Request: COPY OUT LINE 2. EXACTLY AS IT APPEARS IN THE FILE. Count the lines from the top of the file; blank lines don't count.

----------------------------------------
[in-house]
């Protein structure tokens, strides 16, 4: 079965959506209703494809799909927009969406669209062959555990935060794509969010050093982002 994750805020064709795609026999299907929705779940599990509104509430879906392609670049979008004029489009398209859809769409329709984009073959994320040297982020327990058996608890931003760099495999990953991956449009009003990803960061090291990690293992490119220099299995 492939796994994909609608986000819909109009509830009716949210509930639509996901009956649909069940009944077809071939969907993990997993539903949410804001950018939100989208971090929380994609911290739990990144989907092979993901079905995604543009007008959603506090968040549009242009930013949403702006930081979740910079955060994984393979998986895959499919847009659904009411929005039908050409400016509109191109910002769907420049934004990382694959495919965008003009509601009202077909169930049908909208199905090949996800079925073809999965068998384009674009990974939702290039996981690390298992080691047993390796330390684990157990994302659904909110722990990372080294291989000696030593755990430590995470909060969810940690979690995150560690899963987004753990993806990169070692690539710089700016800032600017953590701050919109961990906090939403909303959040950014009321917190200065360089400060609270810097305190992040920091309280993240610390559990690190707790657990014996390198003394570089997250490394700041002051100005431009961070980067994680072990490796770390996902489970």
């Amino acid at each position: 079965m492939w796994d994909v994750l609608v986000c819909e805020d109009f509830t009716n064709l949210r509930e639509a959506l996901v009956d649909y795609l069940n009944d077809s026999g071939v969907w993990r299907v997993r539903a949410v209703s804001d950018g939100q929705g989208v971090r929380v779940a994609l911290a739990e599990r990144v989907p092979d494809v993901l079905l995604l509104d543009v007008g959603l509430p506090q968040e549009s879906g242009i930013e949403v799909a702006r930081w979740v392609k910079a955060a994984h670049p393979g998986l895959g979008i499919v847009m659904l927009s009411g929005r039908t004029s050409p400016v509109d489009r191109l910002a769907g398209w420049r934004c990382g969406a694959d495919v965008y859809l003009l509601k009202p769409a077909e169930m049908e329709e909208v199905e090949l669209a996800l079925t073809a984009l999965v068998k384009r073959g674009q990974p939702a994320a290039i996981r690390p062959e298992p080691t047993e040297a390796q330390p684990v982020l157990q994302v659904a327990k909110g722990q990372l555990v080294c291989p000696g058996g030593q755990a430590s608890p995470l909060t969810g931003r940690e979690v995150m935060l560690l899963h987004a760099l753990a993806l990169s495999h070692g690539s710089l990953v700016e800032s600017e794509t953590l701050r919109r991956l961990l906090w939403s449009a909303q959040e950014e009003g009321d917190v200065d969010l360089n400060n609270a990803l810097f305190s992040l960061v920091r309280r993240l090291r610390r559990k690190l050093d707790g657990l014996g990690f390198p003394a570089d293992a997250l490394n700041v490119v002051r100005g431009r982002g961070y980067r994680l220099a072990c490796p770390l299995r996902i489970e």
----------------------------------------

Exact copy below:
């Protein structure tokens, strides 16, 4: 079965959506209703494809799909927009969406669209062959555990935060794509969010050093982002 994750805020064709795609026999299907929705779940599990509104509430879906392609670049979008004029489009398209859809769409329709984009073959994320040297982020327990058996608890931003760099495999990953991956449009009003990803960061090291990690293992490119220099299995 492939796994994909609608986000819909109009509830009716949210509930639509996901009956649909069940009944077809071939969907993990997993539903949410804001950018939100989208971090929380994609911290739990990144989907092979993901079905995604543009007008959603506090968040549009242009930013949403702006930081979740910079955060994984393979998986895959499919847009659904009411929005039908050409400016509109191109910002769907420049934004990382694959495919965008003009509601009202077909169930049908909208199905090949996800079925073809999965068998384009674009990974939702290039996981690390298992080691047993390796330390684990157990994302659904909110722990990372080294291989000696030593755990430590995470909060969810940690979690995150560690899963987004753990993806990169070692690539710089700016800032600017953590701050919109961990906090939403909303959040950014009321917190200065360089400060609270810097305190992040920091309280993240610390559990690190707790657990014996390198003394570089997250490394700041002051100005431009961070980067994680072990490796770390996902489970």